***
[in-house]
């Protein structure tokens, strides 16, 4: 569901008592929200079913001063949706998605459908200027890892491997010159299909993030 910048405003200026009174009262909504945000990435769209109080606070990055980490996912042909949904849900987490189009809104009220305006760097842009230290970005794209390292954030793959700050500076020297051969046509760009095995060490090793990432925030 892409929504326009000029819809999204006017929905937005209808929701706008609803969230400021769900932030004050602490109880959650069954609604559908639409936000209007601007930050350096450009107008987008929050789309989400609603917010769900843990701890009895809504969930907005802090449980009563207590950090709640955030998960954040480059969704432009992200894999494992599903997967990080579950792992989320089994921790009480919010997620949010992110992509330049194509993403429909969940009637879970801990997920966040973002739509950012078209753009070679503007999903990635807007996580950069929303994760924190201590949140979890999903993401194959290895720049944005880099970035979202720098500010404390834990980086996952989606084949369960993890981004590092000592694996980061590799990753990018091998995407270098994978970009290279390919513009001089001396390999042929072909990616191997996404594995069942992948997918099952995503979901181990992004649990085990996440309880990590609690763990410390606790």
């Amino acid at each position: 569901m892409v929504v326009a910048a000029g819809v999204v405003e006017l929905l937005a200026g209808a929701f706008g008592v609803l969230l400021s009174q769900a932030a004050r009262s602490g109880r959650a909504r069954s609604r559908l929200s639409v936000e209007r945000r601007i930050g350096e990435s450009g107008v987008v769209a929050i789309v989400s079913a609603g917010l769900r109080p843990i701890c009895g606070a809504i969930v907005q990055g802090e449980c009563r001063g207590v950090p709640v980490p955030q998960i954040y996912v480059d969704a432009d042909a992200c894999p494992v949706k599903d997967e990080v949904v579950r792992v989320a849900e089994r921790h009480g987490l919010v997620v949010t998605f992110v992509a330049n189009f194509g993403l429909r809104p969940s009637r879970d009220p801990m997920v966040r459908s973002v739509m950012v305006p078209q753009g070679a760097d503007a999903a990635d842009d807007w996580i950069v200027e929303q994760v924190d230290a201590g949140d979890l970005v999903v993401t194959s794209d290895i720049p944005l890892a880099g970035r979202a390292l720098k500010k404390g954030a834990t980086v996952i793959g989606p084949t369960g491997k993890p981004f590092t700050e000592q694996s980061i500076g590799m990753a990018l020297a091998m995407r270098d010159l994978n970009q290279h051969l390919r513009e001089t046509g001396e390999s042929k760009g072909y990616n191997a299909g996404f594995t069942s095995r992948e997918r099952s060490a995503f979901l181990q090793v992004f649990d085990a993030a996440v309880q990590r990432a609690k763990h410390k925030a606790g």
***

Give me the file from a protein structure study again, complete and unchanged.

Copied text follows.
[in-house]
């Protein structure tokens, strides 16, 4: 569901008592929200079913001063949706998605459908200027890892491997010159299909993030 910048405003200026009174009262909504945000990435769209109080606070990055980490996912042909949904849900987490189009809104009220305006760097842009230290970005794209390292954030793959700050500076020297051969046509760009095995060490090793990432925030 892409929504326009000029819809999204006017929905937005209808929701706008609803969230400021769900932030004050602490109880959650069954609604559908639409936000209007601007930050350096450009107008987008929050789309989400609603917010769900843990701890009895809504969930907005802090449980009563207590950090709640955030998960954040480059969704432009992200894999494992599903997967990080579950792992989320089994921790009480919010997620949010992110992509330049194509993403429909969940009637879970801990997920966040973002739509950012078209753009070679503007999903990635807007996580950069929303994760924190201590949140979890999903993401194959290895720049944005880099970035979202720098500010404390834990980086996952989606084949369960993890981004590092000592694996980061590799990753990018091998995407270098994978970009290279390919513009001089001396390999042929072909990616191997996404594995069942992948997918099952995503979901181990992004649990085990996440309880990590609690763990410390606790």
């Amino acid at each position: 569901m892409v929504v326009a910048a000029g819809v999204v405003e006017l929905l937005a200026g209808a929701f706008g008592v609803l969230l400021s009174q769900a932030a004050r009262s602490g109880r959650a909504r069954s609604r559908l929200s639409v936000e209007r945000r601007i930050g350096e990435s450009g107008v987008v769209a929050i789309v989400s079913a609603g917010l769900r109080p843990i701890c009895g606070a809504i969930v907005q990055g802090e449980c009563r001063g207590v950090p709640v980490p955030q998960i954040y996912v480059d969704a432009d042909a992200c894999p494992v949706k599903d997967e990080v949904v579950r792992v989320a849900e089994r921790h009480g987490l919010v997620v949010t998605f992110v992509a330049n189009f194509g993403l429909r809104p969940s009637r879970d009220p801990m997920v966040r459908s973002v739509m950012v305006p078209q753009g070679a760097d503007a999903a990635d842009d807007w996580i950069v200027e929303q994760v924190d230290a201590g949140d979890l970005v999903v993401t194959s794209d290895i720049p944005l890892a880099g970035r979202a390292l720098k500010k404390g954030a834990t980086v996952i793959g989606p084949t369960g491997k993890p981004f590092t700050e000592q694996s980061i500076g590799m990753a990018l020297a091998m995407r270098d010159l994978n970009q290279h051969l390919r513009e001089t046509g001396e390999s042929k760009g072909y990616n191997a299909g996404f594995t069942s095995r992948e997918r099952s060490a995503f979901l181990q090793v992004f649990d085990a993030a996440v309880q990590r990432a609690k763990h410390k925030a606790g």